A Guide to Carrying Out a Phylogenomic Target Sequence Capture Project
- 1Department of Biological and Environmental Sciences, University of Gothenburg, Gothenburg, Sweden
- 2Gothenburg Global Biodiversity Centre, Gothenburg, Sweden
- 3Institute of Entomology, Biology Centre of the Czech Academy of Sciences, České Budějovice, Czechia
- 4Programa de Pós-Graduação em Genética, Conservação e Biologia Evolutiva, PPG GCBEv–Instituto Nacional de Pesquisas da Amazônia—INPA Campus II, Manaus, Brazil
- 5Coordenação de Zoologia, Museu Paraense Emílio Goeldi, Belém, Brazil
- 6INRAE, Centre Nouvelle-Aquitaine-Poitiers, Lusignan, France
- 7Natural History Museum, University of Oslo, Oslo, Norway
- 8Department of Anthropology, National Museum of Natural History, Smithsonian Institution, Washington, DC, United States
- 9Royal Botanic Gardens, Kew, Richmond-Surrey, United Kingdom
High-throughput DNA sequencing techniques enable time- and cost-effective sequencing of large portions of the genome. Instead of sequencing and annotating whole genomes, many phylogenetic studies focus sequencing effort on large sets of pre-selected loci, which further reduces costs and bioinformatic challenges while increasing coverage. One common approach that enriches loci before sequencing is often referred to as target sequence capture. This technique has been shown to be applicable to phylogenetic studies of greatly varying evolutionary depth. Moreover, it has proven to produce powerful, large multi-locus DNA sequence datasets suitable for phylogenetic analyses. However, target capture requires careful considerations, which may greatly affect the success of experiments. Here we provide a simple flowchart for designing phylogenomic target capture experiments. We discuss necessary decisions from the identification of target loci to the final bioinformatic processing of sequence data. We outline challenges and solutions related to the taxonomic scope, sample quality, and available genomic resources of target capture projects. We hope this review will serve as a useful roadmap for designing and carrying out successful phylogenetic target capture studies.
High throughput DNA sequencing technologies, coupled with advances in high-performance computing, have revolutionized molecular biology. These advances have particularly contributed to the field of evolutionary biology, leading it into the era of big data. This shift in data availability has improved our understanding of the Tree of Life, including extant (Hug et al., 2016) and extinct organisms (e.g., Green et al., 2010). While full genome sequences provide large and informative DNA datasets and are increasingly affordable to produce, they pose substantial bioinformatic challenges due to their size (data storage and computational infrastructure bottlenecks) and difficulties associated with genomic complexity. Further, assembling full genomes is often unnecessary for phylogenomic studies if the main goal is to retrieve an appropriate number of phylogenetically informative characters from several independent and single-copy genetic markers (Jones and Good, 2016). In those cases, it may be preferable to focus sequencing effort on a reduced set of genetic markers, instead of the complete genome.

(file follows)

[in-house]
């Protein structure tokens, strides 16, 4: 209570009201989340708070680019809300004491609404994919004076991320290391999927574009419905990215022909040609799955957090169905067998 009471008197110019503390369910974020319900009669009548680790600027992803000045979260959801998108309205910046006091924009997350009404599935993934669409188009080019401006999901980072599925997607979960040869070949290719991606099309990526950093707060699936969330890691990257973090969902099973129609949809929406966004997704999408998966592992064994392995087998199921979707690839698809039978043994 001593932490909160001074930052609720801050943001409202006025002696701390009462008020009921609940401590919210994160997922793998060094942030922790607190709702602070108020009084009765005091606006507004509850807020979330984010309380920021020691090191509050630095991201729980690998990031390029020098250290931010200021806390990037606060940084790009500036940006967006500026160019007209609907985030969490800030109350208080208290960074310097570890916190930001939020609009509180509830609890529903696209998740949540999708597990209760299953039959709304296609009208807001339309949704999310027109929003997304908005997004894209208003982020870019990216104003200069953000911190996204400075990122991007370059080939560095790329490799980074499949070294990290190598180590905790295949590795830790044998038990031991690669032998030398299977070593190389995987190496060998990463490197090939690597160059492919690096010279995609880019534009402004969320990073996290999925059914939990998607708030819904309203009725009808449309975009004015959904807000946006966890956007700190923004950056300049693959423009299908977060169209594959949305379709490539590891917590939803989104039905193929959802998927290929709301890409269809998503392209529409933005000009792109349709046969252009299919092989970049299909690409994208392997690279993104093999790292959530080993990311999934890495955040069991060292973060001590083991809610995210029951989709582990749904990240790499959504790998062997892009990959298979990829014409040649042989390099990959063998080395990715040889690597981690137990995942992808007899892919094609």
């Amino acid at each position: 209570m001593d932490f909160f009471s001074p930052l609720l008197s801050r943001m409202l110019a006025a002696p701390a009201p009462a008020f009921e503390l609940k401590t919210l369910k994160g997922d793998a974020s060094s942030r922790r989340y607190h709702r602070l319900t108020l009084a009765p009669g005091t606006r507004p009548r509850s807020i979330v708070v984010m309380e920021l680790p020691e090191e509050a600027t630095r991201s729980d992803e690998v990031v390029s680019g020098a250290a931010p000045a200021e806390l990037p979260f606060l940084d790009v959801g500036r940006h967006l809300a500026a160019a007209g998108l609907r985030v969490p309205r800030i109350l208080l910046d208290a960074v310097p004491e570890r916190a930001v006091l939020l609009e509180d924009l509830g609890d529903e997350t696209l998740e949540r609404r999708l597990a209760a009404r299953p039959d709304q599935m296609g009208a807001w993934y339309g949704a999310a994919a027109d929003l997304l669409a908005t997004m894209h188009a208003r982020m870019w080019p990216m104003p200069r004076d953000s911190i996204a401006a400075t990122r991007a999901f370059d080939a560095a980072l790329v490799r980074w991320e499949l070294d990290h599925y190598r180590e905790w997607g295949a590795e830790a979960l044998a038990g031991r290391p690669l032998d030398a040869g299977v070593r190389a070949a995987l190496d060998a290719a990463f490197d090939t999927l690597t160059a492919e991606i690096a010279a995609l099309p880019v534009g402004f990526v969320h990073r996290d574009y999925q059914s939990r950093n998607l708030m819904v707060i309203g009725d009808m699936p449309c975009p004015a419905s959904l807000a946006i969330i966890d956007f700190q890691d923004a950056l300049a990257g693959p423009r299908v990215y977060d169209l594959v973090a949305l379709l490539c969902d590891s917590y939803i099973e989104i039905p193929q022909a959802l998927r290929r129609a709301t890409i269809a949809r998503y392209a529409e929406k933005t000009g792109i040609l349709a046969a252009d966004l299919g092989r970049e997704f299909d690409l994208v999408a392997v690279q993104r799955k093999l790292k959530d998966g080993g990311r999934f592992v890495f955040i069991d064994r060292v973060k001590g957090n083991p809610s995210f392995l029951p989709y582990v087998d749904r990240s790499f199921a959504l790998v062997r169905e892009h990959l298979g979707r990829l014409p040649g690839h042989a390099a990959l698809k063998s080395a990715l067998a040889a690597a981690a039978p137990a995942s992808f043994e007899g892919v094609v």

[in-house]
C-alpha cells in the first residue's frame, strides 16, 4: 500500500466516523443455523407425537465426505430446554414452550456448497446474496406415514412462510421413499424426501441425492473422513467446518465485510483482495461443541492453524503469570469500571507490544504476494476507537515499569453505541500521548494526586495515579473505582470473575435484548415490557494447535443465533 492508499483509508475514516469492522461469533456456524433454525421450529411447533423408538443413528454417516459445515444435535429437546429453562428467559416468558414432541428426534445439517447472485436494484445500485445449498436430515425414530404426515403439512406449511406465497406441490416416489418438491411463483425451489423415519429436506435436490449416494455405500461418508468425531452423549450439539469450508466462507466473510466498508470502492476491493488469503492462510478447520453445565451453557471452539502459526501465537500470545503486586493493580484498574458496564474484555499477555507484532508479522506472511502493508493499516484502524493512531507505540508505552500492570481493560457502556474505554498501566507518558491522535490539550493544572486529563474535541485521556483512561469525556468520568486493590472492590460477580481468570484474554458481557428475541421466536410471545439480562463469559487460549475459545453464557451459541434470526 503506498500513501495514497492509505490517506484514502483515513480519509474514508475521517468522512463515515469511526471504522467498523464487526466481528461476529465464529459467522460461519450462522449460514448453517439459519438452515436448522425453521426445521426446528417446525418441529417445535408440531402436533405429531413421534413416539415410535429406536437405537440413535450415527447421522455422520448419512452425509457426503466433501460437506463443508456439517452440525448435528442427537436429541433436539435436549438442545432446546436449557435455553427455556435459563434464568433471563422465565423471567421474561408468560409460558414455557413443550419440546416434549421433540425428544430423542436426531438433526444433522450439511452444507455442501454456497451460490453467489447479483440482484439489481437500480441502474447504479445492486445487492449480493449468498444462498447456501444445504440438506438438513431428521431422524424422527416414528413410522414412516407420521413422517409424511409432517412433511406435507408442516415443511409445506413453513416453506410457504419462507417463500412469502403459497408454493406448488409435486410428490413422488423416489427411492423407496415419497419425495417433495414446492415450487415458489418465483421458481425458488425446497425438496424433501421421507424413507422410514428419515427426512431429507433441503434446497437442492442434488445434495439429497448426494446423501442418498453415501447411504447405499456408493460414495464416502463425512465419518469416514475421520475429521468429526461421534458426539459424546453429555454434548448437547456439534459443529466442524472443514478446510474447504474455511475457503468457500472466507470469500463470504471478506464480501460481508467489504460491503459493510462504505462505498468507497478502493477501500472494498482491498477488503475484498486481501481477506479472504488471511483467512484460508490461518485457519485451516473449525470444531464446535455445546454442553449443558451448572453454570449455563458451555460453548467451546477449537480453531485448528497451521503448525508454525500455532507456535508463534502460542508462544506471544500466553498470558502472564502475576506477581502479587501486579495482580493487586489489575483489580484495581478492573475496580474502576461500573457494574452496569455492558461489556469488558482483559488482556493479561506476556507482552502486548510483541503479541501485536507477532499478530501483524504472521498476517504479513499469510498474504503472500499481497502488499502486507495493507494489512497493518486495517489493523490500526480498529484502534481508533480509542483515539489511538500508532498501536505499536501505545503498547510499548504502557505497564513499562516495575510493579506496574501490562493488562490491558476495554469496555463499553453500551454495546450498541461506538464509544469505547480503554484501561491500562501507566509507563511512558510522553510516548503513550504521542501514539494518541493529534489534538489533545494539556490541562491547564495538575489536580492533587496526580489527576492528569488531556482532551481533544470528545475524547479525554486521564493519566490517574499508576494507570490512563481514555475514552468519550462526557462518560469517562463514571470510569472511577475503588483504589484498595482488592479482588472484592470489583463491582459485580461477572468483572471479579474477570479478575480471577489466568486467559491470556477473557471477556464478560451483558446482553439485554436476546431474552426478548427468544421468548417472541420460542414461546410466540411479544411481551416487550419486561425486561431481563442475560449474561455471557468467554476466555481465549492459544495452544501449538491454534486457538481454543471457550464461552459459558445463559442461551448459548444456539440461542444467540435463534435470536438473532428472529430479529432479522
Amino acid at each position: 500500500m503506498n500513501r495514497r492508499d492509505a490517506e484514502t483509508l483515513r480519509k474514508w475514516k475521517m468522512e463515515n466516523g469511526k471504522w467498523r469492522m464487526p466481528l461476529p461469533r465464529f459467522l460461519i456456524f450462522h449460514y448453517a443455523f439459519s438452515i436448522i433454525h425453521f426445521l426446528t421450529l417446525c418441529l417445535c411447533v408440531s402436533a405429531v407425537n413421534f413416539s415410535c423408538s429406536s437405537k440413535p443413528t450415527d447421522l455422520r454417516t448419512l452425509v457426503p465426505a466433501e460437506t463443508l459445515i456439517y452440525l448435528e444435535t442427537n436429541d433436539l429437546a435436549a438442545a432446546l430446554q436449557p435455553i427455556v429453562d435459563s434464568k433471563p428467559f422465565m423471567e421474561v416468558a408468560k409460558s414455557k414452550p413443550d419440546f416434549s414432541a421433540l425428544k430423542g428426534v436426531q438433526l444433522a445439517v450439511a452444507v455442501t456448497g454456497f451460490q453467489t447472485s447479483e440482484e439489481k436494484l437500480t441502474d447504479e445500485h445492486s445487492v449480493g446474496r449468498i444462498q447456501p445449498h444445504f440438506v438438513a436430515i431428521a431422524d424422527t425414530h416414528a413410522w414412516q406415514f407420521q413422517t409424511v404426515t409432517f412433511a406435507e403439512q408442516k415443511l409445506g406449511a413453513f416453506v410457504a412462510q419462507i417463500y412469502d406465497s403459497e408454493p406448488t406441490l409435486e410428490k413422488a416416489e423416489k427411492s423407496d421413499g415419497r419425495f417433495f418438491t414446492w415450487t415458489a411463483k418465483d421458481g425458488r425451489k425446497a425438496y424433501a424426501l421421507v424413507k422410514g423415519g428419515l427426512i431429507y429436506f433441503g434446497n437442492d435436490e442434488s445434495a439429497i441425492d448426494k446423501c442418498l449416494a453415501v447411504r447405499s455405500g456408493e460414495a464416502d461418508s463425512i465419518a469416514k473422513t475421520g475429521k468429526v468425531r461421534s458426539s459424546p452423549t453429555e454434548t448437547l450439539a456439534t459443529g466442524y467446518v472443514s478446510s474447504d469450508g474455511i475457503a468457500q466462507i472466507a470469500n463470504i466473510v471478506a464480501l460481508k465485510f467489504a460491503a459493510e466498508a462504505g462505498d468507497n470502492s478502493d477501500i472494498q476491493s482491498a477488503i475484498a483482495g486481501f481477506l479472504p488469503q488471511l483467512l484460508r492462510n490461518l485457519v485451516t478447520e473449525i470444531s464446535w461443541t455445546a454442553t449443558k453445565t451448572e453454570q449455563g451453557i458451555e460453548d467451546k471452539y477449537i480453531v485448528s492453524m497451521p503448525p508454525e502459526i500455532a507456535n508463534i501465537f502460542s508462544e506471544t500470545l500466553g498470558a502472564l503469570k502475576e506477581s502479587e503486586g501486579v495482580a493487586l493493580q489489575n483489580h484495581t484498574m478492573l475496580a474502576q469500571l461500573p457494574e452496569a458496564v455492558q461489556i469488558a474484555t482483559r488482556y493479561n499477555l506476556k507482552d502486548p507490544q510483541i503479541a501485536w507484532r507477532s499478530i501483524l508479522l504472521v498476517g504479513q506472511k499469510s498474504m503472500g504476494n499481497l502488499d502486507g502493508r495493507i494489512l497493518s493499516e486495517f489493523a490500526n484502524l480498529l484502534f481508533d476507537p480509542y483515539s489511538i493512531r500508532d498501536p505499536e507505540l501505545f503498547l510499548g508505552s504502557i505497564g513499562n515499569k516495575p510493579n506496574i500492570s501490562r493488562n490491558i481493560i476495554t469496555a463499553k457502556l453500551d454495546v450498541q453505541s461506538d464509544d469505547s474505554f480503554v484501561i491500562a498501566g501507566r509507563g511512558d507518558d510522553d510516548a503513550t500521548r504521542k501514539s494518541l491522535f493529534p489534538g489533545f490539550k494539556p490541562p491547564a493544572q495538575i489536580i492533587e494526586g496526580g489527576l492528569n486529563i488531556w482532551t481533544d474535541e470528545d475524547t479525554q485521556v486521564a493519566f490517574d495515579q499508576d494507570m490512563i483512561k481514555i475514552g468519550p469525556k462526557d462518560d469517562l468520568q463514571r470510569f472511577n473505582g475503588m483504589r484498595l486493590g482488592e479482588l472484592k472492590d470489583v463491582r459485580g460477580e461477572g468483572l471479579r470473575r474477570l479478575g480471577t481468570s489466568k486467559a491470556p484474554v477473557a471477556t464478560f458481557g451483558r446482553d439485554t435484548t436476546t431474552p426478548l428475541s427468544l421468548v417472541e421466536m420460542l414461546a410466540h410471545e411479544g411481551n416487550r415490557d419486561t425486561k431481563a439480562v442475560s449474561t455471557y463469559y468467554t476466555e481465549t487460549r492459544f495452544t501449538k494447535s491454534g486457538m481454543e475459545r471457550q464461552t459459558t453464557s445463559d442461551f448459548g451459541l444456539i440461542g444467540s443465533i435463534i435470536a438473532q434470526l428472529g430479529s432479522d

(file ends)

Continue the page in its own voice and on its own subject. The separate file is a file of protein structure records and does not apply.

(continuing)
Several genome-subsampling methods have been developed, which offer advantages over whole genome sequencing (WGS), mostly regarding costs and complexity (Davey et al., 2011). There exist non-targeted genome-subsampling methods such as those based on restriction enzymes (RAD-seq and related approaches; e.g., Miller et al., 2007; Baird et al., 2008; Elshire et al., 2011; Tarver et al., 2016). While these methods produce a reduced representation of the genome, the sequences produced are effectively randomly sampled across the genome, which poses several potential problems. For example, the orthology relationships among RAD-seq sequences are unknown, mutations on restriction sites generate missing data for some taxa, the odds of which increase with evolutionary time, and adjacent loci may be non-independent due to linkage disequilibrium (Rubin et al., 2012).
In contrast, the target capture method (Albert et al., 2007; Gnirke et al., 2009) offers a different genome-subsampling alternative. It consists of designing custom RNA bait sequences, which hybridize (bind) with the complementary DNA region of the processed sample. In a subsequent step, the DNA fragments that hybridized with bait sequences are captured, often amplified via PCR, and then sequenced. The design and selection of bait sets for a phylogenomic study is an important decision that needs to be considered with the organism group and research question in mind.